In honor of Black History Month, I’d like to feature some Black-owned sustainable businesses.
Supporting Black-owned sustainable businesses is not only important to combat racial injustice, but also environmental injustices. According to the NAACP, environmental injustice has a greater impact on low income communities and communities of color.
Here are some Black-owned sustainable businesses to watch:
A A K S
Handcrafted in Ghana, A A K S creates bags in styles that maintain the spirit and durability of their ancestral counterparts characterized by bright exuberant colors.
Arlokea (@arlokea) was founded by Joelle Cowie, who has a background in supply chain management and her family is involved in different non-profit organizations. She wanted to create a jewelry brand that concentrated on ethical and social responsibility to contribute to a global community. Each piece in their store is handmade in small batches and tells a story. They dedicate themselves to thoughtfully sourcing material, artisan groups and suppliers that support marginalized individuals, commit to sustainability and have give-back initiatives that truly have an impact on people’s lives and well-being.
- beRESONANT (@shopberesonant) is brand that is changing who’s making fashion by providing opportunity and leveling the playing field for talented black creators. Their state-of-the art technology platform, create.ONE, enables creators to create clothing sustainably, and thus, responsibly. In addition to amplifying the voices of black creators, beRESONANT is also committed to helping consumers understand the impact of their decisions through transparency, insight, and access to information on their garments.
Grant Blvd (@grantblvd) was founded by CEO Kimberly McGlonn. The brand is described as this; “In a word, Grant Blvd is a response to slavery, to leased labor, to Jim Crow, to persistent economic injustice and marginalization. We need to completely reimagine our response to poverty and the criminalization of it, and we also have to radically change how we create pathways to self-sufficient living for black & brown people who’ve been incarcerated. Our work to use fashion to create employment opportunities and points of exposure to the skills we all need to find long term peace isn’t about supporting the othered “them” that’ve been incarcerated (mind you, too often due to poverty and trauma and untreated emotional or mental health struggles). It’s about us, all of us, and it’s about designing radically inclusive pathways that pursue the long term plan of progressing our collective good, and let’s not ever forget, the good of our planet. Grant Blvd is about intersectional design. Grant Blvd is about the only way forward.”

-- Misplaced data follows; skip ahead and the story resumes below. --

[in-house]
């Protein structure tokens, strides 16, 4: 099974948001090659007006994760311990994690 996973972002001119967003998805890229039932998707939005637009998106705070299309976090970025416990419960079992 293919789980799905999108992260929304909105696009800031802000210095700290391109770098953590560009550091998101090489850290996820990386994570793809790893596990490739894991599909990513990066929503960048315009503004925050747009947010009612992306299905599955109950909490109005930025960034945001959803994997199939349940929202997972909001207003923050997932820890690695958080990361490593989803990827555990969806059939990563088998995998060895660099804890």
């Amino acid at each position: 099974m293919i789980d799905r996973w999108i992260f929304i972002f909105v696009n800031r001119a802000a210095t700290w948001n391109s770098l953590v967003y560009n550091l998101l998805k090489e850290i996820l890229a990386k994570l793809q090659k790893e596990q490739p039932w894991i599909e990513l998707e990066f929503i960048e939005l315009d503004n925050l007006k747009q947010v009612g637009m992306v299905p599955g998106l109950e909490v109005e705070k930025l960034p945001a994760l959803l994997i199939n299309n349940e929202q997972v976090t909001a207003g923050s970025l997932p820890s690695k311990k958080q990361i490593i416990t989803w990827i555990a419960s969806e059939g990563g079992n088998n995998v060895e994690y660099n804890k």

Daughter of a Bohemian
Daughter of a Bohemian (@DaughterOfABohemian), founded by CEO Nuala Ferrington, creates one-off and bespoke pieces of clothing, accessories and homeware by up-cycling and repurposing vintage silk and kimonos.
Ferrington is a global buying brand and supply consultant. She was raised between the UK, Jamaica and USA and she reflects her mixed heritage in her strong sense of style and aesthetic. Ferrington is creative and cares about sustainability so she started her brand in 2013, with a name that was inspired by her fashion model mother and fine artist father.
EDAS (@_edas) was founded by Sade Mims in 2015. She initially focused on sustainability while using home-goods and refurbished elements, but now the designer has expanded into jewelry accessories. EDAS delivers feminine and staple accessories, accommodating the everyday eclectic woman. Some of her special designs include bucket bags made from avocado leather.
Lisou (@LisouLondon) was founded by Rene Macdonald, who is also the creative director of the label. Macdonald was born in Tanzania, moved to the UK at a young age but still traveled back and forth to Africa, a place that has continued to inspire and influence her. Her brand is fun, bright, exciting and just exudes happiness and positive energy. Macdonald tells Stylist that, “Growing up in Africa, I was always conscious of sustainability. Long before recycling became a global issue, we were already doing it. I think an absence of what you need forces you to reuse and repurpose everything. I also grew up with every item of clothing becoming a hand-me-down and it’s still something I do to this day.”
SIKA Designs (@SikaDesigns) was founded in 2005 by Phyllis Taylor with the vision that fashion has the power to make positive contributions to society. The philosophy behind SIKA is to produce quality “made in Africa” garments for global customers and also to prove that garment production can successfully have social and environmental responsibilities at its core. SIKA is committed to fair wages, creating employment and making a difference within the Ghanaian community.
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